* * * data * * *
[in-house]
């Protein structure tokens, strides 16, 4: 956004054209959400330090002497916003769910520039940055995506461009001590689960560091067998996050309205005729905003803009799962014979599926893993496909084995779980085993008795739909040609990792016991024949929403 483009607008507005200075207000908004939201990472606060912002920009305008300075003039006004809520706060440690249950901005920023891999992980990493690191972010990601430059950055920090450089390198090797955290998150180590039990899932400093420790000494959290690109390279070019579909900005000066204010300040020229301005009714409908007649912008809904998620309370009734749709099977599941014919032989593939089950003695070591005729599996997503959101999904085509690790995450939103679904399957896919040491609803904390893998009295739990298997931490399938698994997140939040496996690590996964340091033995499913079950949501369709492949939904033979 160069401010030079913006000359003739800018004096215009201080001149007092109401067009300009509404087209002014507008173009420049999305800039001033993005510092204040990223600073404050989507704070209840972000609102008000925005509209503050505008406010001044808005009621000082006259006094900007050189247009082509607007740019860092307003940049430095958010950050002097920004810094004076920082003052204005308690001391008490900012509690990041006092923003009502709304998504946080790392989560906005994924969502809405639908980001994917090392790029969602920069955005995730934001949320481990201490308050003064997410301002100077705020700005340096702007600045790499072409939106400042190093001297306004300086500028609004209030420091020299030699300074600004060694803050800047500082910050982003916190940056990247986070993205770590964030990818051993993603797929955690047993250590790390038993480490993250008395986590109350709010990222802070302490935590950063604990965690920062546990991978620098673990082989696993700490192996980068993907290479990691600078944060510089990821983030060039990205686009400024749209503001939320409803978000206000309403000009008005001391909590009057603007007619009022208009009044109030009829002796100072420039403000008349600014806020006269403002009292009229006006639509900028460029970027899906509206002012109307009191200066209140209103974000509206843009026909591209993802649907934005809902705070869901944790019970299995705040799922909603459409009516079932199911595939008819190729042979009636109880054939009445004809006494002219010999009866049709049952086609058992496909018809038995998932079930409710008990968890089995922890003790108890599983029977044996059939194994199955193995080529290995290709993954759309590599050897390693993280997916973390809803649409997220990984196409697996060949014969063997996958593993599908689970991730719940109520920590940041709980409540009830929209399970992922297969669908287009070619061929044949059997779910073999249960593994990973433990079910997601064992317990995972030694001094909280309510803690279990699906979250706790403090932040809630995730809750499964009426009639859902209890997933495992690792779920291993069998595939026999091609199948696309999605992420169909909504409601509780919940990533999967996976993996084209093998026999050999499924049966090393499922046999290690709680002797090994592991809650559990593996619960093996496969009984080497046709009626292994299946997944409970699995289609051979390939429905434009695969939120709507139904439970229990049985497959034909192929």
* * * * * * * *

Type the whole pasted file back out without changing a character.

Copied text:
[in-house]
């Protein structure tokens, strides 16, 4: 956004054209959400330090002497916003769910520039940055995506461009001590689960560091067998996050309205005729905003803009799962014979599926893993496909084995779980085993008795739909040609990792016991024949929403 483009607008507005200075207000908004939201990472606060912002920009305008300075003039006004809520706060440690249950901005920023891999992980990493690191972010990601430059950055920090450089390198090797955290998150180590039990899932400093420790000494959290690109390279070019579909900005000066204010300040020229301005009714409908007649912008809904998620309370009734749709099977599941014919032989593939089950003695070591005729599996997503959101999904085509690790995450939103679904399957896919040491609803904390893998009295739990298997931490399938698994997140939040496996690590996964340091033995499913079950949501369709492949939904033979 160069401010030079913006000359003739800018004096215009201080001149007092109401067009300009509404087209002014507008173009420049999305800039001033993005510092204040990223600073404050989507704070209840972000609102008000925005509209503050505008406010001044808005009621000082006259006094900007050189247009082509607007740019860092307003940049430095958010950050002097920004810094004076920082003052204005308690001391008490900012509690990041006092923003009502709304998504946080790392989560906005994924969502809405639908980001994917090392790029969602920069955005995730934001949320481990201490308050003064997410301002100077705020700005340096702007600045790499072409939106400042190093001297306004300086500028609004209030420091020299030699300074600004060694803050800047500082910050982003916190940056990247986070993205770590964030990818051993993603797929955690047993250590790390038993480490993250008395986590109350709010990222802070302490935590950063604990965690920062546990991978620098673990082989696993700490192996980068993907290479990691600078944060510089990821983030060039990205686009400024749209503001939320409803978000206000309403000009008005001391909590009057603007007619009022208009009044109030009829002796100072420039403000008349600014806020006269403002009292009229006006639509900028460029970027899906509206002012109307009191200066209140209103974000509206843009026909591209993802649907934005809902705070869901944790019970299995705040799922909603459409009516079932199911595939008819190729042979009636109880054939009445004809006494002219010999009866049709049952086609058992496909018809038995998932079930409710008990968890089995922890003790108890599983029977044996059939194994199955193995080529290995290709993954759309590599050897390693993280997916973390809803649409997220990984196409697996060949014969063997996958593993599908689970991730719940109520920590940041709980409540009830929209399970992922297969669908287009070619061929044949059997779910073999249960593994990973433990079910997601064992317990995972030694001094909280309510803690279990699906979250706790403090932040809630995730809750499964009426009639859902209890997933495992690792779920291993069998595939026999091609199948696309999605992420169909909504409601509780919940990533999967996976993996084209093998026999050999499924049966090393499922046999290690709680002797090994592991809650559990593996619960093996496969009984080497046709009626292994299946997944409970699995289609051979390939429905434009695969939120709507139904439970229990049985497959034909192929």